Men in Black
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Men in Black (MIB), in American popular culture and in UFO conspiracy theories, are men dressed in black suits who claim to be government agents who harass or threaten UFO witnesses to keep them quiet about what they have seen. It is sometimes implied that they may be aliens themselves. The term is also frequently used to describe mysterious men working for unknown organizations, as well as various branches of government allegedly designed to protect secrets or perform other strange activities. The term is generic, used for any unusual, threatening or strangely behaved individual whose appearance on the scene can be linked in some fashion with a UFO sighting.
According to the accounts of those encountering them, Men in Black always seem to have detailed information on the persons they contact, as if the individuals had been under surveillance for a significant period of time. They have occasionally been described as seeming confused by the nature of everyday items such as pens, eating utensils or food, as well as using outdated slang, old cars or vintage styles of clothing. Reports indicate that they often claim to be from an agency collecting information on the unexplained phenomenon their subject has encountered. In other accounts, they seem to be trying to suppress information by trying to convince their target that the event in question did not happen. They have been described as behaving in either an exceedingly furtive manner or a completely outgoing one, with wide grins and disconcerting giggles. This observation might imply that the "gigglers" were possibly, though not necessarily, pranksters, as numerous forms of unexpected, inappropriate, or even bizarre (as in robotic) behavior seem to be hallmarks of these mysterious beings.
Although the phenomenon was initially and most frequently reported in the 1950s and 1960s, some researchers – John Keel and others – have suggested similarities between Men in Black reports and earlier demonic accounts. Keel suggests that MiBs are a modern-day manifestation of the same phenomena that were earlier interpreted as the devil or encounters with fairies. Similarly, folklorist Peter Rojcewicz noted that many Men in Black accounts parallel tales of people encountering the devil: neither Men in Black nor the devil are quite human, and witnesses often discover this fact midway through an encounter. The meaning of this parallel, however, has been the subject of debate. Even so, the term "the black man" was used for centuries in reference to the Devil, up until contemporary times when "black man" was used to replace the term "Negro" and the satanic sense was lost. A telling example may be found in an 1837 report in The Morning Chronicle. A certain John Henning, charged with running away with a chest of tea, defended himself with the claim that "he was ordered to carry it by a gentleman in black" who told him to carry it to Petticoat-lane.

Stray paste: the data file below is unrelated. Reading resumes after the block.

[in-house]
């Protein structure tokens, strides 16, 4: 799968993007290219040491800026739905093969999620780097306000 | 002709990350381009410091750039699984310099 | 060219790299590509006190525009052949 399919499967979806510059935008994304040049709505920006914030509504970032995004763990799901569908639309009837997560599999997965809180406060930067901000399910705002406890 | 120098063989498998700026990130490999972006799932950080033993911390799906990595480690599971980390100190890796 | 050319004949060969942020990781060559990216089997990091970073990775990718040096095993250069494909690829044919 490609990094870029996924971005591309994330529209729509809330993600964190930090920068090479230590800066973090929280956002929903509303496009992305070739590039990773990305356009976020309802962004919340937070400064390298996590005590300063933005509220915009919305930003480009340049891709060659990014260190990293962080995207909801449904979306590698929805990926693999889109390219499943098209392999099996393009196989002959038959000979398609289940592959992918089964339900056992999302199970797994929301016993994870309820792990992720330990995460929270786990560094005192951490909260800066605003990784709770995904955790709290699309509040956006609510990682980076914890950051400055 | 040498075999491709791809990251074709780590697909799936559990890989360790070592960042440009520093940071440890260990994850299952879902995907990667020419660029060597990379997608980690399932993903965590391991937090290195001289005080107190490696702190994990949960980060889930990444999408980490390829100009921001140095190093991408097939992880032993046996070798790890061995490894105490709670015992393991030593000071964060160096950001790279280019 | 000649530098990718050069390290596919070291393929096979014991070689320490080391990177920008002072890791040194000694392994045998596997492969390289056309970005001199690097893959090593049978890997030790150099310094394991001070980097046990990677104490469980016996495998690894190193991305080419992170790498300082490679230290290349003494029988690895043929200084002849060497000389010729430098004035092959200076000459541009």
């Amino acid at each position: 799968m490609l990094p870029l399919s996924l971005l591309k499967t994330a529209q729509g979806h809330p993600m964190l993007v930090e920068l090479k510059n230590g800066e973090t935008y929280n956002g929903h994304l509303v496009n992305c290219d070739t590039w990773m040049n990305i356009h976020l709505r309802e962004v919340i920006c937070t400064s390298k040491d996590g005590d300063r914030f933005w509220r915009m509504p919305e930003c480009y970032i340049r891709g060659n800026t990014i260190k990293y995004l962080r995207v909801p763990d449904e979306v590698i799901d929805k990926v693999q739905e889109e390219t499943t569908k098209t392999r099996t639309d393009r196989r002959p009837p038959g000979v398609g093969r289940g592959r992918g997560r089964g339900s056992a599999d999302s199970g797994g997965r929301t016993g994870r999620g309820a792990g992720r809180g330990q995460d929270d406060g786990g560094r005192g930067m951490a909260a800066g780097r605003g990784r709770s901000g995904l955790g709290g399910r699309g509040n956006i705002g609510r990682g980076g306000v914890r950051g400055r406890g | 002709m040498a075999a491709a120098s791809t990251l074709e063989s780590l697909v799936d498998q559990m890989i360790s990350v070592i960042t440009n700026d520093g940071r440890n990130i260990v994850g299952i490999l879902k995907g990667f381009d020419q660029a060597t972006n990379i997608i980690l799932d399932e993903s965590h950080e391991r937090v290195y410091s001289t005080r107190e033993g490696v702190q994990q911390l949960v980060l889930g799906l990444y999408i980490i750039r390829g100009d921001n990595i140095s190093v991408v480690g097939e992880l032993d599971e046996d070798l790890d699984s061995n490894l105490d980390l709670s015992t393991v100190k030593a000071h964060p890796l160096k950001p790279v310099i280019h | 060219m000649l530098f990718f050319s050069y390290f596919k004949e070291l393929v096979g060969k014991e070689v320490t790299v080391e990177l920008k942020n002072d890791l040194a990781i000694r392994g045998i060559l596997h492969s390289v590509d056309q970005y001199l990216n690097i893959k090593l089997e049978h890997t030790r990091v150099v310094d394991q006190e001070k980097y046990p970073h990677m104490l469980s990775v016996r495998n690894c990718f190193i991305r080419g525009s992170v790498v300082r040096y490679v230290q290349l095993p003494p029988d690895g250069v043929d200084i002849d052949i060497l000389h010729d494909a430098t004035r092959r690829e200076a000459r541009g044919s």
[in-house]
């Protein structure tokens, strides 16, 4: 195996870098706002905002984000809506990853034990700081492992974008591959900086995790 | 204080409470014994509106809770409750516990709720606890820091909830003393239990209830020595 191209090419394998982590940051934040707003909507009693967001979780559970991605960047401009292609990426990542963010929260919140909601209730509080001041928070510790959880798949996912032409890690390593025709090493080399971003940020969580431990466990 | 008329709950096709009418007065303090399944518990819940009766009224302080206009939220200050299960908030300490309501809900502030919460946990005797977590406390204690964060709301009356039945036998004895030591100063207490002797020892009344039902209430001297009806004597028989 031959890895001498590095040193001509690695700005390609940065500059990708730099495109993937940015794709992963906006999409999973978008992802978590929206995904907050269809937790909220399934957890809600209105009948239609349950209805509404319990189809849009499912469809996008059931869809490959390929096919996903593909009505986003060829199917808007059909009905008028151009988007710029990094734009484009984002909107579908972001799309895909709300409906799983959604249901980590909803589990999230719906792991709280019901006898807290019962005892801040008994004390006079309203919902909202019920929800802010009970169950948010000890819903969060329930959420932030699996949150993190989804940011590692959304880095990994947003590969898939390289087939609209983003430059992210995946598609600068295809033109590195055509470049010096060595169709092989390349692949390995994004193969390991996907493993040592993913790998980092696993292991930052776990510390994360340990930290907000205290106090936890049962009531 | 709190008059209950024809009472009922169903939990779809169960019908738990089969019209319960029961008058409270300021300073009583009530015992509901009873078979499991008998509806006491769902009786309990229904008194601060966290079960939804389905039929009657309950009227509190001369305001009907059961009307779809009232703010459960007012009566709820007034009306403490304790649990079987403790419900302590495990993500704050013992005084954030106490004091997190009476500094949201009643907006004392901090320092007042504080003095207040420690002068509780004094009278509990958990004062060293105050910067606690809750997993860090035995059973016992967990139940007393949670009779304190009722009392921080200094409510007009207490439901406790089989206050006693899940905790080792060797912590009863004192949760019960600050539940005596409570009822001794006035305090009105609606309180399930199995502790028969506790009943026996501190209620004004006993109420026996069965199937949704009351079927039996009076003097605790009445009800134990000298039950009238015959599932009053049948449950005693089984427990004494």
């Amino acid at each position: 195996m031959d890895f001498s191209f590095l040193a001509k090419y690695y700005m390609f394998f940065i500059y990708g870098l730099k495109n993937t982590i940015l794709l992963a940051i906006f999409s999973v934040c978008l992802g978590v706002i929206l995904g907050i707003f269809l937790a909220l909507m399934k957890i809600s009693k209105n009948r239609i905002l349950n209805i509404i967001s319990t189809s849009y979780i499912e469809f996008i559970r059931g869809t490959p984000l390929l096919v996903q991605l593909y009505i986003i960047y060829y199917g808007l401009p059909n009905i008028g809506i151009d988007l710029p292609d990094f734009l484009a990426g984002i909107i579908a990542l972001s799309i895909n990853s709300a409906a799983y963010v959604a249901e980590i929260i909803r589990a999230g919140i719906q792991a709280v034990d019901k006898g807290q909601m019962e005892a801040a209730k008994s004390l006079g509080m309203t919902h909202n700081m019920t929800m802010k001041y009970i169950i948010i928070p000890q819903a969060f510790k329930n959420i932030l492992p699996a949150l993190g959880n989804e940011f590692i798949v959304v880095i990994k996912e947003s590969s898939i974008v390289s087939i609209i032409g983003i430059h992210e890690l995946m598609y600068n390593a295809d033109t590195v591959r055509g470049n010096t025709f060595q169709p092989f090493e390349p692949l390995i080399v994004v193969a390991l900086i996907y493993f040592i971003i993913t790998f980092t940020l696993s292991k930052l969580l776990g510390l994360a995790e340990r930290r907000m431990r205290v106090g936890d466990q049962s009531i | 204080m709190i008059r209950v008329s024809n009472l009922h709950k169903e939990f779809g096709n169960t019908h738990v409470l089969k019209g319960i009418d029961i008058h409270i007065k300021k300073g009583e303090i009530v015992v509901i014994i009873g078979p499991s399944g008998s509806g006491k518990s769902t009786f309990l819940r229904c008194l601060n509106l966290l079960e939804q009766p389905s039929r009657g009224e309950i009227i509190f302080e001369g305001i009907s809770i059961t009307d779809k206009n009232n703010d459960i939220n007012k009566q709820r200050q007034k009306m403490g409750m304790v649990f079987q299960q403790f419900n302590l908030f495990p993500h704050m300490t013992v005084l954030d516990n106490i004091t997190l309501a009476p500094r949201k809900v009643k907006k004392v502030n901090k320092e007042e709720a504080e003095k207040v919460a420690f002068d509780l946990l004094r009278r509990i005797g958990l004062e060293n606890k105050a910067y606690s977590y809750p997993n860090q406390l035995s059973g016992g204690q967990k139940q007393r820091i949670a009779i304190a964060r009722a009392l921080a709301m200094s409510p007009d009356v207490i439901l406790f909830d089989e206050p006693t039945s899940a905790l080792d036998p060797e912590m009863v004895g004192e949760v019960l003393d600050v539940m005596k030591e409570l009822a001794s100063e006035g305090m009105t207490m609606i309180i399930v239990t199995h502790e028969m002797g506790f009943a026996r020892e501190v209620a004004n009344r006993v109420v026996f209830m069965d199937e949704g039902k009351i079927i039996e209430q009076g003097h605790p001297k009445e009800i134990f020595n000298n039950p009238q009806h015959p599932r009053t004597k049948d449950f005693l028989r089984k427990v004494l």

The LORD MAYOR: Pray what sort of gentleman was he?
Prisoner: I can't just tell, please you, my lord; I only know he was in black.
The LORD MAYOR: I am afraid it was the gentleman in black that directed you in this matter. Had he a tail?
Prisoner: A tail! A pig-tail, do you mean, please you, my lord? No, I can't say as he had.
The LORD MAYOR: Did you look at his feet? What sort were they? – like a cow's [a laugh]?
In witchcraft trials "The Black Man" was often reported as meeting with the accused and having sexual intercourse with them. In Washington Irving's story "The Devil and Tom Walker" set in 1727, Irving tells how Tom asks "the black man" who he is. The man says he goes by many names and is called the black miner sometimes or the black woodsman. He says that since the Indians are gone, he presides over the persecutions of various religious sects, supports slave dealers and is the master of the Salem witches. Tom replies that he must be "Old Scratch", which is another name for the devil, and the black man acknowledges that he is Old Scratch. In 1932, H. P. Lovecraft also used the figure of The Black Man in his tale "The Dreams in the Witch-House" as a synonym for the Devil, but he also uses the term and description for Nyarlathotep, a malevolent entity of his own creation. In the Middle Ages the Black Man was not a man with African features, but rather a man colored black and dressed in black.